... incendiary ... the book boldly, pungently and incisively chronicles sexual misadventures, artistic ambitions and a drastic decline ... This is a novel full of colorful and candid characters who are eager to speak their minds and quick to flaunt their oddities. Through three markedly different voices, Wolff examines gender power play ... Not all hangs together, and even less makes sense. But Wolff’s constant supply of fire, bite and wit are compelling forces that propel us through all three of her riotous acts.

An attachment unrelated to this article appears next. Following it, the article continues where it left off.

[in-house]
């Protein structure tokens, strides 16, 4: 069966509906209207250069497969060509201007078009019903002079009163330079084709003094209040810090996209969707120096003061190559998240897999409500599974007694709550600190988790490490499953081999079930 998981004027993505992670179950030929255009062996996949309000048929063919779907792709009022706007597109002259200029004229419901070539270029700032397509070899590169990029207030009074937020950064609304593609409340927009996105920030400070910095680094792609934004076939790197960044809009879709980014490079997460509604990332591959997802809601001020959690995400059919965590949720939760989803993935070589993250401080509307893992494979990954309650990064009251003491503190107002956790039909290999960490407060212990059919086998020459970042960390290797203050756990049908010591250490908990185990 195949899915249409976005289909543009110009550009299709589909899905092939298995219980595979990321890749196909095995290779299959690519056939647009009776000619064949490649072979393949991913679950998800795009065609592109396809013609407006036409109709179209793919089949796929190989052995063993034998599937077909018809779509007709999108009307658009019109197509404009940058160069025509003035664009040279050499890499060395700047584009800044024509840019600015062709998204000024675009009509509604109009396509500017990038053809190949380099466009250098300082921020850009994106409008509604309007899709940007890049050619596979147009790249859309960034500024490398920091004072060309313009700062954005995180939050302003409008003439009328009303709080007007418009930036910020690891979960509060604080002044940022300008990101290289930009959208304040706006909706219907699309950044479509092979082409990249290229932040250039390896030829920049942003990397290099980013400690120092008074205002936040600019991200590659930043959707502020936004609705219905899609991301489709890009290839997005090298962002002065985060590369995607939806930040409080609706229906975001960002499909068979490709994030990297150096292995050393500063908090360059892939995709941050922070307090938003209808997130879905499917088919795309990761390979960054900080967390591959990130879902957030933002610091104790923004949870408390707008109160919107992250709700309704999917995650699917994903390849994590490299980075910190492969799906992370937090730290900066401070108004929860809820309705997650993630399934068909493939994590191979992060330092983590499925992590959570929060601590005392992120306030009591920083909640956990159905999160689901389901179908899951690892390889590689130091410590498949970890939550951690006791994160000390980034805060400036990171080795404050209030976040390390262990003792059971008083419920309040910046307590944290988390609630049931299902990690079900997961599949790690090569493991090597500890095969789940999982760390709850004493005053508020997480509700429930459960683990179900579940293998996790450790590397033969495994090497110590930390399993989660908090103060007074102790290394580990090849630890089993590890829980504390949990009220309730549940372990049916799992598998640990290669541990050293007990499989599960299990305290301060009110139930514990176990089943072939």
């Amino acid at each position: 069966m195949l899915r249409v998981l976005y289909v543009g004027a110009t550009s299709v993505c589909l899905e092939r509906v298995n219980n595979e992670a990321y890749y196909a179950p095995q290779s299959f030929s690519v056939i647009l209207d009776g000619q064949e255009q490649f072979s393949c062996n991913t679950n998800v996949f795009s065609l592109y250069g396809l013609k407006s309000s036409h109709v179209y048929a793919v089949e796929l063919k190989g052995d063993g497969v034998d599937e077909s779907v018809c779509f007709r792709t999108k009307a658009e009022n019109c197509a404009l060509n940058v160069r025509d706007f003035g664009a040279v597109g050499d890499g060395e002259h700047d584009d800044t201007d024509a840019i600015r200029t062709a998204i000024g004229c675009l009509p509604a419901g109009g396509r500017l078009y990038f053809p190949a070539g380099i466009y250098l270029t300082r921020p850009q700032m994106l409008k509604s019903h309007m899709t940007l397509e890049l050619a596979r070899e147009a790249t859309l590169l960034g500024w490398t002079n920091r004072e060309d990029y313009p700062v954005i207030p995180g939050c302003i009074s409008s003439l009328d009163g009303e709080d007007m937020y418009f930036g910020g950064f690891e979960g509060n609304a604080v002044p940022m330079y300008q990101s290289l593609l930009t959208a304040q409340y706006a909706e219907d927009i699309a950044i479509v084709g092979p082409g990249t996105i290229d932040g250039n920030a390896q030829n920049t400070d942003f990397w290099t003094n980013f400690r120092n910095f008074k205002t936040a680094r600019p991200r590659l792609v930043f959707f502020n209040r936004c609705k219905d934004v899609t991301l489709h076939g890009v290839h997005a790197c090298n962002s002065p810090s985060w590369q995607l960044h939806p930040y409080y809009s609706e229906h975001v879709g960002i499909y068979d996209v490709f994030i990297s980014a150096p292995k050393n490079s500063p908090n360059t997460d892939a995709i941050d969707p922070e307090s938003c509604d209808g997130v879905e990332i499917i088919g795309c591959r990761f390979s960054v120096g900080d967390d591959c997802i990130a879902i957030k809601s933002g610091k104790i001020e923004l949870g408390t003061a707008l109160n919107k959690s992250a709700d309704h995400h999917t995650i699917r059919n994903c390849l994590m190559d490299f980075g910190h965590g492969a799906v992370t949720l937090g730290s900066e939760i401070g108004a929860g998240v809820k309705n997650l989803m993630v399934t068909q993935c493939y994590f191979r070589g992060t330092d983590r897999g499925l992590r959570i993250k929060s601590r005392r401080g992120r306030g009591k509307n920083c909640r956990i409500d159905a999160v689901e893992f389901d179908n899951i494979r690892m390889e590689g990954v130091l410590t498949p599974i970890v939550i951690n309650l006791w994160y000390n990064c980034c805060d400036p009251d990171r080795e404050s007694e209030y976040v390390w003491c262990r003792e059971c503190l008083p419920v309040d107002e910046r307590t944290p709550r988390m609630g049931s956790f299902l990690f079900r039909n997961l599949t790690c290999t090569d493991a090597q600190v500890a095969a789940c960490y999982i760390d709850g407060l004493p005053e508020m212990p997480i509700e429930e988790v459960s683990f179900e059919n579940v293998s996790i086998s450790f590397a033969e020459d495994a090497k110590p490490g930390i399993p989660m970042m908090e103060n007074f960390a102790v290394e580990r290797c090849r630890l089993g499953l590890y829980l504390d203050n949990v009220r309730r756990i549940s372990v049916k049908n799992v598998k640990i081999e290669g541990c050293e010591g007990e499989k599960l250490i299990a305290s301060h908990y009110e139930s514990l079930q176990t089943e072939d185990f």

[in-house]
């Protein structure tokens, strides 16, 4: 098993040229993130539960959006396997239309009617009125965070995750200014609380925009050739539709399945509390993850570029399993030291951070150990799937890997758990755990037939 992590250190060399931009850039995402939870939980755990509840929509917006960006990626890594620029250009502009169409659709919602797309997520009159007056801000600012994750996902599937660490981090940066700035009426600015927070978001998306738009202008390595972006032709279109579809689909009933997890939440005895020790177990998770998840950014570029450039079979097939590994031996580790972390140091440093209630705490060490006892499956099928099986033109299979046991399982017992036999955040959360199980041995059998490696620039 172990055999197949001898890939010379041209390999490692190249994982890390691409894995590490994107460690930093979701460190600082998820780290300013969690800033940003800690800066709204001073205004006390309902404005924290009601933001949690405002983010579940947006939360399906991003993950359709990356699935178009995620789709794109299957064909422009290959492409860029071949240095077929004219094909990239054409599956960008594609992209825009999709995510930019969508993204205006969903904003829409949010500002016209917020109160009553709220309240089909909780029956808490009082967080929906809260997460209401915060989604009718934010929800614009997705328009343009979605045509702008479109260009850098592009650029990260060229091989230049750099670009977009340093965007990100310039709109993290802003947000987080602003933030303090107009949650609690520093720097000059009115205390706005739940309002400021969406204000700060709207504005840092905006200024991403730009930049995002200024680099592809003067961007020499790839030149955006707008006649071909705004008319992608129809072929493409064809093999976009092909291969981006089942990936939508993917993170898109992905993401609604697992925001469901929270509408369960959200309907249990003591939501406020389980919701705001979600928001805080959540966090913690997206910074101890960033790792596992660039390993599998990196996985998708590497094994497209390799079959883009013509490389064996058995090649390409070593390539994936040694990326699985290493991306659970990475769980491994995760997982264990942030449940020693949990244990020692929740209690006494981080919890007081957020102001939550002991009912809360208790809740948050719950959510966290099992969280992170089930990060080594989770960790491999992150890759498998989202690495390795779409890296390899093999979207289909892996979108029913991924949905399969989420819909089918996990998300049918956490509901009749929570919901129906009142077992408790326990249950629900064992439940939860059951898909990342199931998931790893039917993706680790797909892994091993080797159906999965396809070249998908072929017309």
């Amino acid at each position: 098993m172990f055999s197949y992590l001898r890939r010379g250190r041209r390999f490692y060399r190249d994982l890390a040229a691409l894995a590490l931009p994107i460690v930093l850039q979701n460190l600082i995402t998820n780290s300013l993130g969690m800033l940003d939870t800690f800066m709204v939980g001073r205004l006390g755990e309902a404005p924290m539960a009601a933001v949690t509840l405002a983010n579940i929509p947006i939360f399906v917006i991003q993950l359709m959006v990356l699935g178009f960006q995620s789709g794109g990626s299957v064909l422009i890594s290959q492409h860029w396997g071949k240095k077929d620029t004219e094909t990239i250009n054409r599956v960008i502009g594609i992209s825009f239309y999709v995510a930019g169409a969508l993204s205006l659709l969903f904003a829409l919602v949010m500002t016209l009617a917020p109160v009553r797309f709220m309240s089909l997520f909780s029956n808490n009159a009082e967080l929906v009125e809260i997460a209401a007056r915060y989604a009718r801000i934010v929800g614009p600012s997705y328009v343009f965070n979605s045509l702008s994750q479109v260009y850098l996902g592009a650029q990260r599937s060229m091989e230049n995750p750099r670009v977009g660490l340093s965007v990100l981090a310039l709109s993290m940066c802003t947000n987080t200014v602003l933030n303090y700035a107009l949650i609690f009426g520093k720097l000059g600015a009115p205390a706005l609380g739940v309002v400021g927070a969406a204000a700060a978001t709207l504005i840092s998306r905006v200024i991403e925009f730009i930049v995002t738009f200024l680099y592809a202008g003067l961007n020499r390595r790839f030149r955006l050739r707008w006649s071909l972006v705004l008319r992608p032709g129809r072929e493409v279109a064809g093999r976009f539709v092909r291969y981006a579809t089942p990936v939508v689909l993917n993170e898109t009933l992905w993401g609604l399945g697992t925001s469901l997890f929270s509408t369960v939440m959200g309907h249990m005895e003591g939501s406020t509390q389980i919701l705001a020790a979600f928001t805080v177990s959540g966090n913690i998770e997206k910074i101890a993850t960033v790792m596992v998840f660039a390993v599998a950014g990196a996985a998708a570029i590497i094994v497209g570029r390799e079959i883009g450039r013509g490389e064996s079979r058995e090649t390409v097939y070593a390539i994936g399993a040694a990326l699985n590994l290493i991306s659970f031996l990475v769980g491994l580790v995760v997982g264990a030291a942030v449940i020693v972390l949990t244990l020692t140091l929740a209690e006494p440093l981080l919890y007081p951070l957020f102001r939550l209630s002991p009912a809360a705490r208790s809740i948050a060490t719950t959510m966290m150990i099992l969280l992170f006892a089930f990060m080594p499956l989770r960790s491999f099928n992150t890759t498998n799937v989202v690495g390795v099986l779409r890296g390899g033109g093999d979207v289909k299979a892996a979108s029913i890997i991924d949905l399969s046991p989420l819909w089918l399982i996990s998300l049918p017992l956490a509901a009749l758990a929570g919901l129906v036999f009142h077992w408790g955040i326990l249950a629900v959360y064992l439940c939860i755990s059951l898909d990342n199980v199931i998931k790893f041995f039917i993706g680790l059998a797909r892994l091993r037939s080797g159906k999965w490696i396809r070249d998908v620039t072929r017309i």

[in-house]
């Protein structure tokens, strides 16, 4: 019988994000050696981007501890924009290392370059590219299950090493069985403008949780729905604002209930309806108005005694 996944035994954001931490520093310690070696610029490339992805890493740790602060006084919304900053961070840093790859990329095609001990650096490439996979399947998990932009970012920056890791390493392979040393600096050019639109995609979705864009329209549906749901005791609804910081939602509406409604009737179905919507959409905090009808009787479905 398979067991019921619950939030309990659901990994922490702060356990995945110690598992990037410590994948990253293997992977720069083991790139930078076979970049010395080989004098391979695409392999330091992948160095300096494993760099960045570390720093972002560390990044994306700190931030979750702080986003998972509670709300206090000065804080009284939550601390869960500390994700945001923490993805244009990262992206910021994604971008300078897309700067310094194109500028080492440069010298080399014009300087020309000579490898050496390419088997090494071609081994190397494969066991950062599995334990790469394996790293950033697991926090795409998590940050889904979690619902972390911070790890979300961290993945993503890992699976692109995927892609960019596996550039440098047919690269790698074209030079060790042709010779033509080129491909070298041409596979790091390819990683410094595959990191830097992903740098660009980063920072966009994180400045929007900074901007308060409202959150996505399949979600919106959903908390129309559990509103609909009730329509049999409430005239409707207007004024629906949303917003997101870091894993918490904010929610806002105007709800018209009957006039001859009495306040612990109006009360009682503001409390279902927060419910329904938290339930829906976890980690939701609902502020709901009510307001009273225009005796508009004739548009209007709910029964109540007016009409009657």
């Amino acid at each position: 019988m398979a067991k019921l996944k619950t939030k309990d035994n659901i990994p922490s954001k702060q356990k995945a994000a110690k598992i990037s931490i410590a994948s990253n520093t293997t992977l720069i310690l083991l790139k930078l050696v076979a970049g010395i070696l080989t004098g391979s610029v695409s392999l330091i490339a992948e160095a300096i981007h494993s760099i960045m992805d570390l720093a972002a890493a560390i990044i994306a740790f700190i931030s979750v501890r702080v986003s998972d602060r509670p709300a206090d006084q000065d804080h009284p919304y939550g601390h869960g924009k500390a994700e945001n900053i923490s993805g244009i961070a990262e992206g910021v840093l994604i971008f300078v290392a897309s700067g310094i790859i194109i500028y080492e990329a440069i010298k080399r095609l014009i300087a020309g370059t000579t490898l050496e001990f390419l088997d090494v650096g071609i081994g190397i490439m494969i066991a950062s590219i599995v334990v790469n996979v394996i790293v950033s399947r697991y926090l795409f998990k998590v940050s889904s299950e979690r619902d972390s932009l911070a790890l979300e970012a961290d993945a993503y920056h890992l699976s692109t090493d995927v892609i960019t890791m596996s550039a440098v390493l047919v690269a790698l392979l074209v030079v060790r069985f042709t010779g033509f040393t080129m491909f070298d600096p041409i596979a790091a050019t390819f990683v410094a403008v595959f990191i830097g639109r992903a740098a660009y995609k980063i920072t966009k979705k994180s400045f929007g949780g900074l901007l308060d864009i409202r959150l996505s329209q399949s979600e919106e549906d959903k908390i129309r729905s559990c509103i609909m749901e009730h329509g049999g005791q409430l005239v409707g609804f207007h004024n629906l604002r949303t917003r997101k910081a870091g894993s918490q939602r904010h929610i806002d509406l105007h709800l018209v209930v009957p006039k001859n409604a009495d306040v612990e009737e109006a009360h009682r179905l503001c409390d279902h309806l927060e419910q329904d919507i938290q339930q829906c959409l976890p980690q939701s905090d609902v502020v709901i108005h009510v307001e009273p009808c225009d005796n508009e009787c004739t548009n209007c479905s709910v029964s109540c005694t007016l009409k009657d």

Wolff obviously has something to say, vividly demonstrating that even the white heterosexual man's perspective is entirely built up on the oppression and exploitation of others (specifically women here) ... Wolff is sharp and sly with her flawed figures ... an amusing take on modern life (literary and otherwise) and relationships between the sexes. If not a contra-Houellebecq, so at least Wolff suggests Houellebecq is the contemporary male template, with both her main male protagonists followers of the French master -- a blind alley/dead end street whose temptations are nevertheless too hard for Ruben and Max to resist. Yet Wolff's female figures also have their flaws and weaknesses, from Lucrezia harping on her physical ones to their uneasy relationships with various men in their lives ... All in all it makes for an interesting polychromatic fiction, a surprisingly ebullient story -- carried along nicely by Wolff's entertaining and easygoing presentation -- in a cleverly structured novel, its three separate parts neatly coming together by the end. It's certainly enjoyable reading.